Hearn was the voice of Captain Ahab in the 1994 fantasy adventure The Pagemaster. This film featured live-action performances by Ed Begley, Jr. and Christopher Lloyd and also featured the voices of Lloyd, Whoopi Goldberg, Patrick Stewart, Frank Welker, Robert Picardo, and Leonard Nimoy. Hearn later voiced the devil cat "Red" in All Dogs Go to Heaven 2. Hamilton Camp, Tony Jay, Bebe Neuwirth, and Wallace Shawn voiced characters in this film, as well.
Hearn's most recent film was the 2006 war drama Flags of Our Fathers. This film also featured Len Cariou, the man whom Hearn replaced in the role of Sweeney Todd nearly three decades earlier. Many other Star Trek alumni appeared in the film, as well, including Gordon Clapp, David Clennon, Michael Cumpsty, Neal McDonough, James Horan, and Harve Presnell.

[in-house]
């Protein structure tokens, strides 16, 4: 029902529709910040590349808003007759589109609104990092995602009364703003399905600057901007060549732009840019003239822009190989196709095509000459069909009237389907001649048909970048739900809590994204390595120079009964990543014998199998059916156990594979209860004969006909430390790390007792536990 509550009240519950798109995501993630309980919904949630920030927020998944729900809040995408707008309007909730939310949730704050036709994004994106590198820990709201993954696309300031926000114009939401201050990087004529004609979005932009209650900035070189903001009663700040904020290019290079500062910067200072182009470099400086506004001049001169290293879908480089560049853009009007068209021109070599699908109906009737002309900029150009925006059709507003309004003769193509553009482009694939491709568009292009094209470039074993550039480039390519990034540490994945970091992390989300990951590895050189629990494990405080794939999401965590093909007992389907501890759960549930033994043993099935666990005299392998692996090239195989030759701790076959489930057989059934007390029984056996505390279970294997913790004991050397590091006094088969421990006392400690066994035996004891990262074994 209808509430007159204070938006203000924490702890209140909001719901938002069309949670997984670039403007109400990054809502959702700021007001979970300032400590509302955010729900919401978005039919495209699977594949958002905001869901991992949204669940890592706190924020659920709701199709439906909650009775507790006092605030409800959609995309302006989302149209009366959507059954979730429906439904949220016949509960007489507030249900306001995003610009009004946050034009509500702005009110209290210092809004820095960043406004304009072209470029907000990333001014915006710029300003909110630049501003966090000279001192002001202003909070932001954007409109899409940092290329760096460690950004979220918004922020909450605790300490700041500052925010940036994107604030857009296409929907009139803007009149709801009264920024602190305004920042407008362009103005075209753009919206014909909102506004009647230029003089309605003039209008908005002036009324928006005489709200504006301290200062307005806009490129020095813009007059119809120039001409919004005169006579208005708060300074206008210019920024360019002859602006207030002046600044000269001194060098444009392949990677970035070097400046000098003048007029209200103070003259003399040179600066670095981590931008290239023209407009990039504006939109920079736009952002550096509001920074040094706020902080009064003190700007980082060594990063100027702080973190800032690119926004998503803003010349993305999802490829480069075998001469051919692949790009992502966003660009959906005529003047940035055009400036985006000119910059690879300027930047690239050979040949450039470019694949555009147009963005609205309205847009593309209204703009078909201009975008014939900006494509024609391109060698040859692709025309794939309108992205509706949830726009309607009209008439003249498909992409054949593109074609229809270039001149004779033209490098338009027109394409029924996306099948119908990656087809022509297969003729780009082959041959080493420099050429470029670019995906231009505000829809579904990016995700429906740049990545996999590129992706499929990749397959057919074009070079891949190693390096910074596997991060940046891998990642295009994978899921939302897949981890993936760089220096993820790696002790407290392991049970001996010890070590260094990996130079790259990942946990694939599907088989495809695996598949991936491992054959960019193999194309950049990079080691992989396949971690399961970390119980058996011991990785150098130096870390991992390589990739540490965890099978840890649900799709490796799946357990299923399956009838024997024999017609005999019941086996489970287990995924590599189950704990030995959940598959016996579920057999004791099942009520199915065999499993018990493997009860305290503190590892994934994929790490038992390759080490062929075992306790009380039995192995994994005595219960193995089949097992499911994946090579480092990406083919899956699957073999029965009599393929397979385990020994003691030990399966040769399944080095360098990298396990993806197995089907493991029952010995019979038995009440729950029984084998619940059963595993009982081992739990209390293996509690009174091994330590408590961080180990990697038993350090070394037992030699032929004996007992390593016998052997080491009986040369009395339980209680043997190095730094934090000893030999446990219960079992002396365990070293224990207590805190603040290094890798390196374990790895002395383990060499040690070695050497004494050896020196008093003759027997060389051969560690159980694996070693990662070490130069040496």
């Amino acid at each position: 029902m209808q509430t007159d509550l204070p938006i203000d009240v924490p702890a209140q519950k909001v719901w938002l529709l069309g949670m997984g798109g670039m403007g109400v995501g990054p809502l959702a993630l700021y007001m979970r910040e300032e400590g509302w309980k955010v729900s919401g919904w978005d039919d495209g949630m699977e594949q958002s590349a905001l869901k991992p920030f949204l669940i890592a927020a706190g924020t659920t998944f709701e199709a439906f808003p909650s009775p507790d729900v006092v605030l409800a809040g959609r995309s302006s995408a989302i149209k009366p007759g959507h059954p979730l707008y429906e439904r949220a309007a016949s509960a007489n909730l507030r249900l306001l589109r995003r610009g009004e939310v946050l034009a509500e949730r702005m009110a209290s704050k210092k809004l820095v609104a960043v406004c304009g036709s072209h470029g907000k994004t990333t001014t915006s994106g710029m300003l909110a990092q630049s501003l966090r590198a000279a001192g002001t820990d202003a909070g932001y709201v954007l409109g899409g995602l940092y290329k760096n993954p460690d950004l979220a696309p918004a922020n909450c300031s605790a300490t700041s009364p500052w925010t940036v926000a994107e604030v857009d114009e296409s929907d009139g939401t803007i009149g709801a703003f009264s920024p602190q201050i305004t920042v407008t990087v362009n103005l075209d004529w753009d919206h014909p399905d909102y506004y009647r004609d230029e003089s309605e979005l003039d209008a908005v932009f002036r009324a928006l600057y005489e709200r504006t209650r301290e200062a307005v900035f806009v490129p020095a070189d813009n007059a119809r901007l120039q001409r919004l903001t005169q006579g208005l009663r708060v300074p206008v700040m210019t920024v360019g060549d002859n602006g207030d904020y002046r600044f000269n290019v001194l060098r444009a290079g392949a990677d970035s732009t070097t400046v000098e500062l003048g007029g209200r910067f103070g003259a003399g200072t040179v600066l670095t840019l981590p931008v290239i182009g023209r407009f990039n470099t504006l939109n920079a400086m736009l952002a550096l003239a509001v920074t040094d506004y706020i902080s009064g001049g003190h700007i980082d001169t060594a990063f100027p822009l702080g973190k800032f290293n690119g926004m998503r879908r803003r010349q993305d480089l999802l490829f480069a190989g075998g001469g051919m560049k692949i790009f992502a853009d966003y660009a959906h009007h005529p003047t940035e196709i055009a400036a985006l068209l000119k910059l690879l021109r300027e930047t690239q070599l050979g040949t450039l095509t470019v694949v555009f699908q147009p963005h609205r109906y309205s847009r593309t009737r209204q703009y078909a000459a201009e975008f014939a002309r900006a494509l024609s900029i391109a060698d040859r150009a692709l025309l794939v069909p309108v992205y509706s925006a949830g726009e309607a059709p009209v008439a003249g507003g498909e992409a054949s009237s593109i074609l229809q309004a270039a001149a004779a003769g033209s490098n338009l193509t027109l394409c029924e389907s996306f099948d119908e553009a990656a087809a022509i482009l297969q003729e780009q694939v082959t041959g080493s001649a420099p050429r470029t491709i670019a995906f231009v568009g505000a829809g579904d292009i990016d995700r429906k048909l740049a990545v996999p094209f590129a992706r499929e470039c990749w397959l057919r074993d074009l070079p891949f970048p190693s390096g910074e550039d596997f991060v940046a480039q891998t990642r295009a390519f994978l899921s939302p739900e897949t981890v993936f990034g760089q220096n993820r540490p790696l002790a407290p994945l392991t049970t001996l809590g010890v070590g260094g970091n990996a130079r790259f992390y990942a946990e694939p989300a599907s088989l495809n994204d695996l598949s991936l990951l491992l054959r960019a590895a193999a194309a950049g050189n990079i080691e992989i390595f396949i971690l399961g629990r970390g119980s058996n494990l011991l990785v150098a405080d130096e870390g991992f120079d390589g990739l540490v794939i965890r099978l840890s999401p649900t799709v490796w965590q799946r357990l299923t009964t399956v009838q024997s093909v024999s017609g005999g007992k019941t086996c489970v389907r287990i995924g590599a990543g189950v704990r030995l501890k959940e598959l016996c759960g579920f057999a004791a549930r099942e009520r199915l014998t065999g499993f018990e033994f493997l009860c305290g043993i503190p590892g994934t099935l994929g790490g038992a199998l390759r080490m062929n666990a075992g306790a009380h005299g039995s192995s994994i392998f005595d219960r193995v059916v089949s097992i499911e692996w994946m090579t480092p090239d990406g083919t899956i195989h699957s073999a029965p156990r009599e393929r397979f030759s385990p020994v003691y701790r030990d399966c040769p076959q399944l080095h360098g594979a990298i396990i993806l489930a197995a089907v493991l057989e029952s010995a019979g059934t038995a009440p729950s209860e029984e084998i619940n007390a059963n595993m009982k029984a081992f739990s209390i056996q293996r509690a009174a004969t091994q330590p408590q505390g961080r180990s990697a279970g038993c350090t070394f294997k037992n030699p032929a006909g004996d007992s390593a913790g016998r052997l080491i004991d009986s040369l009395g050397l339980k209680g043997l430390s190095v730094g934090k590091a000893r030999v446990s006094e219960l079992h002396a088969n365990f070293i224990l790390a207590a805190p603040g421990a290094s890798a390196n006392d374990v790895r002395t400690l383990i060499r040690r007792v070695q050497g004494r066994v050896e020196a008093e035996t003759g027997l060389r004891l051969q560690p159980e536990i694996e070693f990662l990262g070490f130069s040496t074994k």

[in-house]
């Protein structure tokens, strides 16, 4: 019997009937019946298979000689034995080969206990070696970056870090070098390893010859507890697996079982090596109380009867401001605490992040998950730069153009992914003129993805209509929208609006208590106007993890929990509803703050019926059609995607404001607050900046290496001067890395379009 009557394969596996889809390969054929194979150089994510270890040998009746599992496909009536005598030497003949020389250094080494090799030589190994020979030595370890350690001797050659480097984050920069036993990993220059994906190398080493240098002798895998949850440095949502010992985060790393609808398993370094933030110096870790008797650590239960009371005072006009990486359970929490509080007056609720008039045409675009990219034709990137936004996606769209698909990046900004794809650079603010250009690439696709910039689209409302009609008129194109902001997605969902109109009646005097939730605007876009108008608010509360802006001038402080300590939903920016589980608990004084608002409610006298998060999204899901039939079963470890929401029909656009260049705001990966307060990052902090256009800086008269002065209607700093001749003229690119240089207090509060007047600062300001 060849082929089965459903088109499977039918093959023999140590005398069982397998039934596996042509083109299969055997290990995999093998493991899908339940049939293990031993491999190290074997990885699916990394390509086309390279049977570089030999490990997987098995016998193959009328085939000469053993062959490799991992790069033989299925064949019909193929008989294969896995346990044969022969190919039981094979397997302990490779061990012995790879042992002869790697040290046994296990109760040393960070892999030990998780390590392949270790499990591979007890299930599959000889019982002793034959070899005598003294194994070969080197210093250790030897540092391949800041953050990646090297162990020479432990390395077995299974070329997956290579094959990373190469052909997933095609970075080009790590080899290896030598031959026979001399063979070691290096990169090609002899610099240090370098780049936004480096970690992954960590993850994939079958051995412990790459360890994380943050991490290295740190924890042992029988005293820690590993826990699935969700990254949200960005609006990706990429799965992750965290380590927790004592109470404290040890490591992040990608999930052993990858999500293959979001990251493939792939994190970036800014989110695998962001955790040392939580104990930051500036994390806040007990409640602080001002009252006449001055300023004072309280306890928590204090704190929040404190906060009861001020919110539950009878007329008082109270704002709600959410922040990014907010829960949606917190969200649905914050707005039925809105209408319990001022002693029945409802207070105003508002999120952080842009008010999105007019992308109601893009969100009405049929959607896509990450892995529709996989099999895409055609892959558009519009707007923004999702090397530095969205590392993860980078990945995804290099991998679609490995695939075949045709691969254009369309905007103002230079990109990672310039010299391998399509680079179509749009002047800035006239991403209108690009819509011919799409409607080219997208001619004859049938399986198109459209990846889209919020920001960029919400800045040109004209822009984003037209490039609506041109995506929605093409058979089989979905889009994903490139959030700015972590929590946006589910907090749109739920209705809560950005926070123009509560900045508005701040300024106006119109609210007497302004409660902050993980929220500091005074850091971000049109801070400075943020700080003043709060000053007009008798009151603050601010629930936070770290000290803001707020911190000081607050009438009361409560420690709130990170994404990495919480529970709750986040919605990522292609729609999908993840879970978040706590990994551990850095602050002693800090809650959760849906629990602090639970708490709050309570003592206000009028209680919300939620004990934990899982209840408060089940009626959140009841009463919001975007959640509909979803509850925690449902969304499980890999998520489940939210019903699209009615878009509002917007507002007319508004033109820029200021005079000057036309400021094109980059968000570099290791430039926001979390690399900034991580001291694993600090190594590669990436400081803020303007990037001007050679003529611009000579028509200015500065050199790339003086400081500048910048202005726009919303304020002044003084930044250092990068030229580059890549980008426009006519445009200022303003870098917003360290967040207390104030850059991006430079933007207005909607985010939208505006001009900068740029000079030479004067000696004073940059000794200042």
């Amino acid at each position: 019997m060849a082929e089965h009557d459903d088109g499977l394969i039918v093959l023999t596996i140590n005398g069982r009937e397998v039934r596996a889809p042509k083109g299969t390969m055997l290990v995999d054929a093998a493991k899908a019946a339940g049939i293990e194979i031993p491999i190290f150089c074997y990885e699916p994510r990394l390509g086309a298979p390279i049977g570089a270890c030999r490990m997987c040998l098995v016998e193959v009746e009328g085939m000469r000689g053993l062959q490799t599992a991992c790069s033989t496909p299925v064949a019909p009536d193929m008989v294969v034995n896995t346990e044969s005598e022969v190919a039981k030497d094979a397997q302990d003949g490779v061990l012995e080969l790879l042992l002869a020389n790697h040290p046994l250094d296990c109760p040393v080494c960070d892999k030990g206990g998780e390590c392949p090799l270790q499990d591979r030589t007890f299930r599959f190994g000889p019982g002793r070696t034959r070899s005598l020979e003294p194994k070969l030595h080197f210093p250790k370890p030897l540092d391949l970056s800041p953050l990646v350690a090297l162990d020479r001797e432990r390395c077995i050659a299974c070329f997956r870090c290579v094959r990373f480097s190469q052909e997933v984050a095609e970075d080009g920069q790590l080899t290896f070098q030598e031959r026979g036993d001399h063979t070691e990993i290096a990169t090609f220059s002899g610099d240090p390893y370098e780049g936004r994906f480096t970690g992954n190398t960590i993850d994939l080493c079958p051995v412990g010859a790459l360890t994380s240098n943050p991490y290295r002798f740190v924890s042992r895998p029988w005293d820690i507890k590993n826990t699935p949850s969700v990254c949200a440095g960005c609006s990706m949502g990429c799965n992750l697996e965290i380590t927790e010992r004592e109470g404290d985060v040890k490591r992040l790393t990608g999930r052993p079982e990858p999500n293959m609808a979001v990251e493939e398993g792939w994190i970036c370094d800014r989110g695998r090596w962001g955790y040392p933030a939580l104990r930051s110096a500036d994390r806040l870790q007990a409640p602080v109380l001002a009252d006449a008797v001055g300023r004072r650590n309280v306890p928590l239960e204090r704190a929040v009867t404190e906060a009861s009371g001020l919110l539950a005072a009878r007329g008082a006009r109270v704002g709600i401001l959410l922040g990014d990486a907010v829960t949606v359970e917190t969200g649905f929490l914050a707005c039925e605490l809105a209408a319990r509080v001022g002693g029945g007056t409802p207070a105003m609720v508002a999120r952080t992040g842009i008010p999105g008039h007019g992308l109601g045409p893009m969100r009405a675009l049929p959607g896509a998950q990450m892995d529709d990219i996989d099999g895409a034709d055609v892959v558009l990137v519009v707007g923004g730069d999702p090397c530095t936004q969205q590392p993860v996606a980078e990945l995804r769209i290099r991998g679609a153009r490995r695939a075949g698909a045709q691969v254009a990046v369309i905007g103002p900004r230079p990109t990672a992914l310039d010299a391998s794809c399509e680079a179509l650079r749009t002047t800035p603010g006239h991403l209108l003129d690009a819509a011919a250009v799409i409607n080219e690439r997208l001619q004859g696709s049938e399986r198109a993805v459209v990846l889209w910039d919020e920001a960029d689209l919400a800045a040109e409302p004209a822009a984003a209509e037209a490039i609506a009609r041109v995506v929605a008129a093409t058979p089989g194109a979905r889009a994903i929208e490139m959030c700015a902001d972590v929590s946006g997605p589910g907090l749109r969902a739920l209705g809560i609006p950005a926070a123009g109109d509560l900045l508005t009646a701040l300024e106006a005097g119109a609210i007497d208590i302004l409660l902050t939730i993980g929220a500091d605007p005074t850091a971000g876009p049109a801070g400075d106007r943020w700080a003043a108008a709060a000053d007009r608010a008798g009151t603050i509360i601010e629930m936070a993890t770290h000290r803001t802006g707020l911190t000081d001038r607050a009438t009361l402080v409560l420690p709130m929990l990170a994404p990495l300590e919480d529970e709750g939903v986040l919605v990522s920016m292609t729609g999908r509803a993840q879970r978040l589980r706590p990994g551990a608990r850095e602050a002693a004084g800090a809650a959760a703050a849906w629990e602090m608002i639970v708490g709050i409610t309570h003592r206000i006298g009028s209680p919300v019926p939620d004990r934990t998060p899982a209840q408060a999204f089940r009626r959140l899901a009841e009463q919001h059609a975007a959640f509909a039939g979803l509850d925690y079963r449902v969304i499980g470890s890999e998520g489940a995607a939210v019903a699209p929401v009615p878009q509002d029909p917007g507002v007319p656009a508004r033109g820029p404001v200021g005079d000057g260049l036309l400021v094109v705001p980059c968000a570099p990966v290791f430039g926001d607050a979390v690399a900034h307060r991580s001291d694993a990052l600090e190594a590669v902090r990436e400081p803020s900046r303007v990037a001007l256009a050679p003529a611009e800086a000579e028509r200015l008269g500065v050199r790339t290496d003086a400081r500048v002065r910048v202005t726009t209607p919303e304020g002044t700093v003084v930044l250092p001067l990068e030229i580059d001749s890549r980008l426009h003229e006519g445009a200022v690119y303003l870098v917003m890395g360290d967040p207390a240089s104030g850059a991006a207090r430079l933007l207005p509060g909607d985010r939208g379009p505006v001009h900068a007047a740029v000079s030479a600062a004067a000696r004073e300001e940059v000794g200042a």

Hearn made his television debut in the 1975 NBC movie The Silence, co-starring Peter Weller and Craig Wasson. The following year, he appeared in the PBC mini-series The Adams Chronicles, along with Christopher Lloyd. He later worked with Lloyd on a 1980 episode of the anthology series Visions.
In 1977, Hearn worked with Victor Garber in the mini-series The Best of Families. In 1978, he appeared in two episodes of the soap opera Ryan's Hope with Daniel Hugh Kelly. He then starred in the 1979 NBC movie Sanctuary of Fear, which also featured Saul Rubinek. This was followed in 1982 by the CBS movie A Piano for Mrs. Cimino, in which he played the son of the title character. This latter production also featured Karen Austin (as one of Hearn's daughters) and Graham Jarvis.
In 1985, Hearn guest-starred in the pilot episode of the television series The Equalizer, on which Robert Lansing was a regular. Casey Biggs and Scott Burkholder also had a role in the pilot. A few months before his episode of Star Trek: The Next Generation aired, Hearn was seen in an episode of the drama L.A. Law along with Corbin Bernsen, Larry Drake, John Glover, Jennifer Hetrick, Diana Muldaur, and Concetta Tomei.